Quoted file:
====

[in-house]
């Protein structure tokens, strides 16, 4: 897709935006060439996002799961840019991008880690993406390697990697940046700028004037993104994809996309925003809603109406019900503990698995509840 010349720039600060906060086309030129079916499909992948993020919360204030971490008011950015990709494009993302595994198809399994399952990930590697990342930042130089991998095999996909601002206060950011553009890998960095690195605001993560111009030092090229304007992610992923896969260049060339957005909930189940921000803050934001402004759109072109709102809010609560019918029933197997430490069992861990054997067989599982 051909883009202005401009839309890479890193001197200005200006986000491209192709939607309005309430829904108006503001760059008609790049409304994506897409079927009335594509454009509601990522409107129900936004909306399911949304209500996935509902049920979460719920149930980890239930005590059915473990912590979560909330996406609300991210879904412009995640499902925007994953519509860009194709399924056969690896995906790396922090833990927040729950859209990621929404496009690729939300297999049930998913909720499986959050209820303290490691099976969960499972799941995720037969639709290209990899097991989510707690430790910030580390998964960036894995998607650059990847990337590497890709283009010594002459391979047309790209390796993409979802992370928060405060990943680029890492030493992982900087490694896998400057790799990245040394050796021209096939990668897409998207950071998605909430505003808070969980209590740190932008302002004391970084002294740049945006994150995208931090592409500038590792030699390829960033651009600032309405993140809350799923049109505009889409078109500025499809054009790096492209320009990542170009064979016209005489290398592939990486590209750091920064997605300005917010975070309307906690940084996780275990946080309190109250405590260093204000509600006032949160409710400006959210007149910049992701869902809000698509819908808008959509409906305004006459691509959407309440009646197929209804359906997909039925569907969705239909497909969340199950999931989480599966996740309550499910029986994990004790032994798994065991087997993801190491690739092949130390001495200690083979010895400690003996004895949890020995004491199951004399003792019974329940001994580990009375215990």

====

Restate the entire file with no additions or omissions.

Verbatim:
[in-house]
């Protein structure tokens, strides 16, 4: 897709935006060439996002799961840019991008880690993406390697990697940046700028004037993104994809996309925003809603109406019900503990698995509840 010349720039600060906060086309030129079916499909992948993020919360204030971490008011950015990709494009993302595994198809399994399952990930590697990342930042130089991998095999996909601002206060950011553009890998960095690195605001993560111009030092090229304007992610992923896969260049060339957005909930189940921000803050934001402004759109072109709102809010609560019918029933197997430490069992861990054997067989599982 051909883009202005401009839309890479890193001197200005200006986000491209192709939607309005309430829904108006503001760059008609790049409304994506897409079927009335594509454009509601990522409107129900936004909306399911949304209500996935509902049920979460719920149930980890239930005590059915473990912590979560909330996406609300991210879904412009995640499902925007994953519509860009194709399924056969690896995906790396922090833990927040729950859209990621929404496009690729939300297999049930998913909720499986959050209820303290490691099976969960499972799941995720037969639709290209990899097991989510707690430790910030580390998964960036894995998607650059990847990337590497890709283009010594002459391979047309790209390796993409979802992370928060405060990943680029890492030493992982900087490694896998400057790799990245040394050796021209096939990668897409998207950071998605909430505003808070969980209590740190932008302002004391970084002294740049945006994150995208931090592409500038590792030699390829960033651009600032309405993140809350799923049109505009889409078109500025499809054009790096492209320009990542170009064979016209005489290398592939990486590209750091920064997605300005917010975070309307906690940084996780275990946080309190109250405590260093204000509600006032949160409710400006959210007149910049992701869902809000698509819908808008959509409906305004006459691509959407309440009646197929209804359906997909039925569907969705239909497909969340199950999931989480599966996740309550499910029986994990004790032994798994065991087997993801190491690739092949130390001495200690083979010895400690003996004895949890020995004491199951004399003792019974329940001994580990009375215990």